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All the data listed below are typical values obtained in standard conditions, at 20 °C room temperature and 50% relative humidity, and should not be used for specifications purposes.

Chemical properties of P.M.M.A., either cast or extruded


In general terms it can be said that our acrylic products are resistant at room temperature to most inorganic chemicals, aliphatic hydrocarbons, cycloaliphatic compounds, fat and oils, and at temperatures up to 60°C they are also resistant to dilute acids as well as dilute and concentrated solutions of most alkalis. Our products can be damaged from the action of chlorinated aliphatic hydrocarbons, ketones, alcohols, ethers, esters and aromatics. However their resistance to the weather conditions is excellent: as proven in a great number of successful outdoor applications, they resist very well to atmospheric agents, such as long term exposure to the sunlight or UV rays, wind and rain or sea water.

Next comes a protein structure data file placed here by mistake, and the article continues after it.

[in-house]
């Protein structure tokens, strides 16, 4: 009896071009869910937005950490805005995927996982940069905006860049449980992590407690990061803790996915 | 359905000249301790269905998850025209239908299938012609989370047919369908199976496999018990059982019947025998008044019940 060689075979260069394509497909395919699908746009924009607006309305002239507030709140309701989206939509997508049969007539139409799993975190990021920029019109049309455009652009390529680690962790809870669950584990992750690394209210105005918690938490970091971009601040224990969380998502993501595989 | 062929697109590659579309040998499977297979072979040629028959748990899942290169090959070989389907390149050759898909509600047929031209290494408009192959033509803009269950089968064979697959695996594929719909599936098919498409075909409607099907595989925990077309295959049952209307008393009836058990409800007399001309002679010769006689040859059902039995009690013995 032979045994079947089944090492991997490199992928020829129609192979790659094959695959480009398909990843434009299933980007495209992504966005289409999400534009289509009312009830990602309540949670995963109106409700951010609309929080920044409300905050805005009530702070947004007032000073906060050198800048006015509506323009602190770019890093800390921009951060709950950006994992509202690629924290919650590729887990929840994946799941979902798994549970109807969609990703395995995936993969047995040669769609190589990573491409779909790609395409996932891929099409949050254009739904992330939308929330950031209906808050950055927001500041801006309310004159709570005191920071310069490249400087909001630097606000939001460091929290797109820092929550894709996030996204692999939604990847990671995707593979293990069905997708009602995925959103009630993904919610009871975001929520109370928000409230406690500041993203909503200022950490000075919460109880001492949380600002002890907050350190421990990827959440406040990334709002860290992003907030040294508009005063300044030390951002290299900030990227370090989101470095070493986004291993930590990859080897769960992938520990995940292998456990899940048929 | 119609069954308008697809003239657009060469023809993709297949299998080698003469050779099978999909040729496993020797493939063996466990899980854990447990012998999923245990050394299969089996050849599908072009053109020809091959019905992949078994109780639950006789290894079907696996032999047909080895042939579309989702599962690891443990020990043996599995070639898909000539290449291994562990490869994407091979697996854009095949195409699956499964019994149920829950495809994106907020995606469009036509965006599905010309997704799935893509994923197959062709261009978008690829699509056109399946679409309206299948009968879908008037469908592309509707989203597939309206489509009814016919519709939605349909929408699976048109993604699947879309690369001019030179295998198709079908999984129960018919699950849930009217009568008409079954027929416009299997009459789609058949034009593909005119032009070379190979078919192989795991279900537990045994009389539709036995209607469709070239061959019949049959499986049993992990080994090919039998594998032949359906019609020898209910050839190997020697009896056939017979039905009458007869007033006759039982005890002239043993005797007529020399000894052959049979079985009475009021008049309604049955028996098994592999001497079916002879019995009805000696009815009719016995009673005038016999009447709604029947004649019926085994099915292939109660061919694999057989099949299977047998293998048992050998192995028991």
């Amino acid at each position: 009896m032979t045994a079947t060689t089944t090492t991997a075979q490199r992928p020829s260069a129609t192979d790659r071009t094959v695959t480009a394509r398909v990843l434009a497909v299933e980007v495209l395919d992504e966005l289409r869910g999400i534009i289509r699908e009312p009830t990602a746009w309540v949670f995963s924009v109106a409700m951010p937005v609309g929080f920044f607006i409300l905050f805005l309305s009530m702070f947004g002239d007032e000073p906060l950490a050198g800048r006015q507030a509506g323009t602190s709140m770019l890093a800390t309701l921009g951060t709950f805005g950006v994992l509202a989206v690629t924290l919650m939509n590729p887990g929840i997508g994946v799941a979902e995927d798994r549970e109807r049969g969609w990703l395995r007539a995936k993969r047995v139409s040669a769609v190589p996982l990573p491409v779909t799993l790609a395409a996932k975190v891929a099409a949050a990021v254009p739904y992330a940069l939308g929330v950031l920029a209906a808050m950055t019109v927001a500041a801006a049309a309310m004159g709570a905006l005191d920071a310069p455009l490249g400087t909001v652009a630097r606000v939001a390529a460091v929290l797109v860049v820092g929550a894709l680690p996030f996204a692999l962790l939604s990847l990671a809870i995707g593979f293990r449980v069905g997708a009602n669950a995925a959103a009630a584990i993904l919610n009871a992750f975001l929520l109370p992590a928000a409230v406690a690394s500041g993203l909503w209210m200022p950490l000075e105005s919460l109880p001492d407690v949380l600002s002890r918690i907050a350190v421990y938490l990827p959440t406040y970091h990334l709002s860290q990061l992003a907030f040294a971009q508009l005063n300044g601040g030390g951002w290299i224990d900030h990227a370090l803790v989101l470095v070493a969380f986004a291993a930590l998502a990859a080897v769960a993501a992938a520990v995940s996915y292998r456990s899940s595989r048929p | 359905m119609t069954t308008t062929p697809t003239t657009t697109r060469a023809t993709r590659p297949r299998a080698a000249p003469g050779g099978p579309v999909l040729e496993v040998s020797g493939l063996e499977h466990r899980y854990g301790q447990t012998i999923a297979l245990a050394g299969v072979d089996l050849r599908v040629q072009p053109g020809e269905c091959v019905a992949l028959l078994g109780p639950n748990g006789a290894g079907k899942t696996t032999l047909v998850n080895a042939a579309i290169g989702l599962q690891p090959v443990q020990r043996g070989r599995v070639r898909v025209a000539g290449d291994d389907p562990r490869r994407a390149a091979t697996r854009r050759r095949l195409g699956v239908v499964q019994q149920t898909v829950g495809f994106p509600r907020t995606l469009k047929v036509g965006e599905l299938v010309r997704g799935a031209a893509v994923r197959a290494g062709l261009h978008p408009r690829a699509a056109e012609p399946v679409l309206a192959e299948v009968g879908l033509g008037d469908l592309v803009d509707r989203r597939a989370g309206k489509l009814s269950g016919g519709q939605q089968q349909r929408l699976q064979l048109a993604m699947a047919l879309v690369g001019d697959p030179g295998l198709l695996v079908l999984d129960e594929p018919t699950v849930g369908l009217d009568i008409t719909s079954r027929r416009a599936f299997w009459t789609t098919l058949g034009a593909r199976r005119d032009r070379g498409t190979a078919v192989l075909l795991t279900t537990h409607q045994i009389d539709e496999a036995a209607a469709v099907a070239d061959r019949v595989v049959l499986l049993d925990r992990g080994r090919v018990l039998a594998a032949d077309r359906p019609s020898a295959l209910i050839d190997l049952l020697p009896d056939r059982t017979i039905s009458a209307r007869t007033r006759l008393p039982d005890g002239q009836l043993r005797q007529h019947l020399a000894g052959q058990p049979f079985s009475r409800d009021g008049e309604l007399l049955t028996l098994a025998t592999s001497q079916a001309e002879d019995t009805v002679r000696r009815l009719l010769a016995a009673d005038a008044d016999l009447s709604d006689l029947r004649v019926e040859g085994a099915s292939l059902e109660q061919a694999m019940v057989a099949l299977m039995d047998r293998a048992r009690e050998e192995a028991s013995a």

Chemical properties of Polycarbonate


Water is the chemical to which the products are exposed most frequently. High temperature water can cause hydrolytic degradation by attacking the carbonate linkages, breaking the polycarbonate polymer chain, and lowering impact and tensile strength. At standard room temperatures, there is no noticeable loss of properties after many years of contact with water. Contact with water at 60 °C and intermittent contact at temperatures up to 100 °C may have little effect on properties. Severe conditions, such as those in steam autoclaves, however, may alter the clarity and toughness of the polymer faster. Polycarbonate is resistant to dilute mineral and organic acids, animal and vegetable oils and fats and alcohols. Dilute alkaline solutions of sodium carbonate and bicarbonate produce no effect, but ammonium hydroxide and amines degrade the polymer. Exposure to chlorinated, aromatic and aliphatic hydrocarbons, as well as esters and ketones, should be avoided as these are excellent solvents for polycarbonate.